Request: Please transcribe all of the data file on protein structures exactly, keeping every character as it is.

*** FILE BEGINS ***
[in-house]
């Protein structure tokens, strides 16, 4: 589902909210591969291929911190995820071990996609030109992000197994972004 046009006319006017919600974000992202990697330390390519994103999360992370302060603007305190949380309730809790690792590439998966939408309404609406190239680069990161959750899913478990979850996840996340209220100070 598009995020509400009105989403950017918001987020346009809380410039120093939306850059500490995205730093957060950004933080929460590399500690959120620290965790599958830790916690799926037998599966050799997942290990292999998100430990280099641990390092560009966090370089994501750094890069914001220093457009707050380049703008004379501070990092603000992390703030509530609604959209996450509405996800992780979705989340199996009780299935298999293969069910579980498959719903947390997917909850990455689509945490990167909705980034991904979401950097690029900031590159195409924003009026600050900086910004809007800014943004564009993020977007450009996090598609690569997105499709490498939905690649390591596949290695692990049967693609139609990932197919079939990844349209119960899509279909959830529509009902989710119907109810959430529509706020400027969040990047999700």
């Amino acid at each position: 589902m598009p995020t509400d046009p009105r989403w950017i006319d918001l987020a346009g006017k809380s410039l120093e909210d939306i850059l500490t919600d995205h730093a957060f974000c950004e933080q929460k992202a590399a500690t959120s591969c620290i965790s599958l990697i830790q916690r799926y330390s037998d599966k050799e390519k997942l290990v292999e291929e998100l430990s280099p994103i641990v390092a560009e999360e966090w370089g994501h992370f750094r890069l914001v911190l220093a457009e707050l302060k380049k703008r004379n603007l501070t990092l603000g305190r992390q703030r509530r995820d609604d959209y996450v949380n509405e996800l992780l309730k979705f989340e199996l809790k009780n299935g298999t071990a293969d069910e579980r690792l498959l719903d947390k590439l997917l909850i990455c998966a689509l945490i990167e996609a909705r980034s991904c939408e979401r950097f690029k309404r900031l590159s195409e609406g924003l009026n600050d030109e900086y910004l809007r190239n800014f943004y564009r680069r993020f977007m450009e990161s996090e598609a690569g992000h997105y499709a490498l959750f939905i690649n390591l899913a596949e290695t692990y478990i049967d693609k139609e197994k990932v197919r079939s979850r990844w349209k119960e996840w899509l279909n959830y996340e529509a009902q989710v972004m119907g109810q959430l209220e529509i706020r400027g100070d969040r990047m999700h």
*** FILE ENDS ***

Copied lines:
[in-house]
């Protein structure tokens, strides 16, 4: 589902909210591969291929911190995820071990996609030109992000197994972004 046009006319006017919600974000992202990697330390390519994103999360992370302060603007305190949380309730809790690792590439998966939408309404609406190239680069990161959750899913478990979850996840996340209220100070 598009995020509400009105989403950017918001987020346009809380410039120093939306850059500490995205730093957060950004933080929460590399500690959120620290965790599958830790916690799926037998599966050799997942290990292999998100430990280099641990390092560009966090370089994501750094890069914001220093457009707050380049703008004379501070990092603000992390703030509530609604959209996450509405996800992780979705989340199996009780299935298999293969069910579980498959719903947390997917909850990455689509945490990167909705980034991904979401950097690029900031590159195409924003009026600050900086910004809007800014943004564009993020977007450009996090598609690569997105499709490498939905690649390591596949290695692990049967693609139609990932197919079939990844349209119960899509279909959830529509009902989710119907109810959430529509706020400027969040990047999700």
């Amino acid at each position: 589902m598009p995020t509400d046009p009105r989403w950017i006319d918001l987020a346009g006017k809380s410039l120093e909210d939306i850059l500490t919600d995205h730093a957060f974000c950004e933080q929460k992202a590399a500690t959120s591969c620290i965790s599958l990697i830790q916690r799926y330390s037998d599966k050799e390519k997942l290990v292999e291929e998100l430990s280099p994103i641990v390092a560009e999360e966090w370089g994501h992370f750094r890069l914001v911190l220093a457009e707050l302060k380049k703008r004379n603007l501070t990092l603000g305190r992390q703030r509530r995820d609604d959209y996450v949380n509405e996800l992780l309730k979705f989340e199996l809790k009780n299935g298999t071990a293969d069910e579980r690792l498959l719903d947390k590439l997917l909850i990455c998966a689509l945490i990167e996609a909705r980034s991904c939408e979401r950097f690029k309404r900031l590159s195409e609406g924003l009026n600050d030109e900086y910004l809007r190239n800014f943004y564009r680069r993020f977007m450009e990161s996090e598609a690569g992000h997105y499709a490498l959750f939905i690649n390591l899913a596949e290695t692990y478990i049967d693609k139609e197994k990932v197919r079939s979850r990844w349209k119960e996840w899509l279909n959830y996340e529509a009902q989710v972004m119907g109810q959430l209220e529509i706020r400027g100070d969040r990047m999700h």